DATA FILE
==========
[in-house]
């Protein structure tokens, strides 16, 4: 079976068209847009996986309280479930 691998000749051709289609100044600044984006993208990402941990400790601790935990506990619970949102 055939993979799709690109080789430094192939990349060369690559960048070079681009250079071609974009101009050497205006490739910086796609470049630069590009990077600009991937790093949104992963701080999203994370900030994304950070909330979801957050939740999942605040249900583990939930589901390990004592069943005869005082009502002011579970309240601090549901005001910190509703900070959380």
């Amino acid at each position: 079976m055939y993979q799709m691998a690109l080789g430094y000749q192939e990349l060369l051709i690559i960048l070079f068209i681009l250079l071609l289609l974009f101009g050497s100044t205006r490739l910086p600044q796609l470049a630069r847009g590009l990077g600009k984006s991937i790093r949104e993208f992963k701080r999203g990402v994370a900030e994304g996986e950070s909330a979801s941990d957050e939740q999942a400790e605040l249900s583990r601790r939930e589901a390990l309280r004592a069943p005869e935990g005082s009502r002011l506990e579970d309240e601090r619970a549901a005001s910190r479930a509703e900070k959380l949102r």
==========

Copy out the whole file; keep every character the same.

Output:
[in-house]
């Protein structure tokens, strides 16, 4: 079976068209847009996986309280479930 691998000749051709289609100044600044984006993208990402941990400790601790935990506990619970949102 055939993979799709690109080789430094192939990349060369690559960048070079681009250079071609974009101009050497205006490739910086796609470049630069590009990077600009991937790093949104992963701080999203994370900030994304950070909330979801957050939740999942605040249900583990939930589901390990004592069943005869005082009502002011579970309240601090549901005001910190509703900070959380």
């Amino acid at each position: 079976m055939y993979q799709m691998a690109l080789g430094y000749q192939e990349l060369l051709i690559i960048l070079f068209i681009l250079l071609l289609l974009f101009g050497s100044t205006r490739l910086p600044q796609l470049a630069r847009g590009l990077g600009k984006s991937i790093r949104e993208f992963k701080r999203g990402v994370a900030e994304g996986e950070s909330a979801s941990d957050e939740q999942a400790e605040l249900s583990r601790r939930e589901a390990l309280r004592a069943p005869e935990g005082s009502r002011l506990e579970d309240e601090r619970a549901a005001s910190r479930a509703e900070k959380l949102r």